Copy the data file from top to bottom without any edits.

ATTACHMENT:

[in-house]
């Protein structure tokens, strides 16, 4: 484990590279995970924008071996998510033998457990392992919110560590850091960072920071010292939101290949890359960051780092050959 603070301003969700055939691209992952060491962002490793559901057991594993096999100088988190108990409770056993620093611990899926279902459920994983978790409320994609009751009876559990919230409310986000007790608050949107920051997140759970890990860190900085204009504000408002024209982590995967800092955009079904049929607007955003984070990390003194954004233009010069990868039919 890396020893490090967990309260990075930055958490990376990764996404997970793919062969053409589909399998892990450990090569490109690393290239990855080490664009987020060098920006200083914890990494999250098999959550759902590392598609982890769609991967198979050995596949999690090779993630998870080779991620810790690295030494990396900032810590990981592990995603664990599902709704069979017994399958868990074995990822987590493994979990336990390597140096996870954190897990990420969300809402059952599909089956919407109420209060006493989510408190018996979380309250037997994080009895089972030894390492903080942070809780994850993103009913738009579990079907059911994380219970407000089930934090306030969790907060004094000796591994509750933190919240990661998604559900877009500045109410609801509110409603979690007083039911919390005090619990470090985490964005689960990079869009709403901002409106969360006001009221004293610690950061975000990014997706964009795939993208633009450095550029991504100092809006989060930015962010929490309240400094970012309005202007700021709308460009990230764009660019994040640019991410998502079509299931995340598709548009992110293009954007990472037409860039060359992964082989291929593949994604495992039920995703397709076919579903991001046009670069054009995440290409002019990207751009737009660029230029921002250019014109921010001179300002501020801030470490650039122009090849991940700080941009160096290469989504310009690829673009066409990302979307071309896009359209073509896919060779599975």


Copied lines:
[in-house]
């Protein structure tokens, strides 16, 4: 484990590279995970924008071996998510033998457990392992919110560590850091960072920071010292939101290949890359960051780092050959 603070301003969700055939691209992952060491962002490793559901057991594993096999100088988190108990409770056993620093611990899926279902459920994983978790409320994609009751009876559990919230409310986000007790608050949107920051997140759970890990860190900085204009504000408002024209982590995967800092955009079904049929607007955003984070990390003194954004233009010069990868039919 890396020893490090967990309260990075930055958490990376990764996404997970793919062969053409589909399998892990450990090569490109690393290239990855080490664009987020060098920006200083914890990494999250098999959550759902590392598609982890769609991967198979050995596949999690090779993630998870080779991620810790690295030494990396900032810590990981592990995603664990599902709704069979017994399958868990074995990822987590493994979990336990390597140096996870954190897990990420969300809402059952599909089956919407109420209060006493989510408190018996979380309250037997994080009895089972030894390492903080942070809780994850993103009913738009579990079907059911994380219970407000089930934090306030969790907060004094000796591994509750933190919240990661998604559900877009500045109410609801509110409603979690007083039911919390005090619990470090985490964005689960990079869009709403901002409106969360006001009221004293610690950061975000990014997706964009795939993208633009450095550029991504100092809006989060930015962010929490309240400094970012309005202007700021709308460009990230764009660019994040640019991410998502079509299931995340598709548009992110293009954007990472037409860039060359992964082989291929593949994604495992039920995703397709076919579903991001046009670069054009995440290409002019990207751009737009660029230029921002250019014109921010001179300002501020801030470490650039122009090849991940700080941009160096290469989504310009690829673009066409990302979307071309896009359209073509896919060779599975």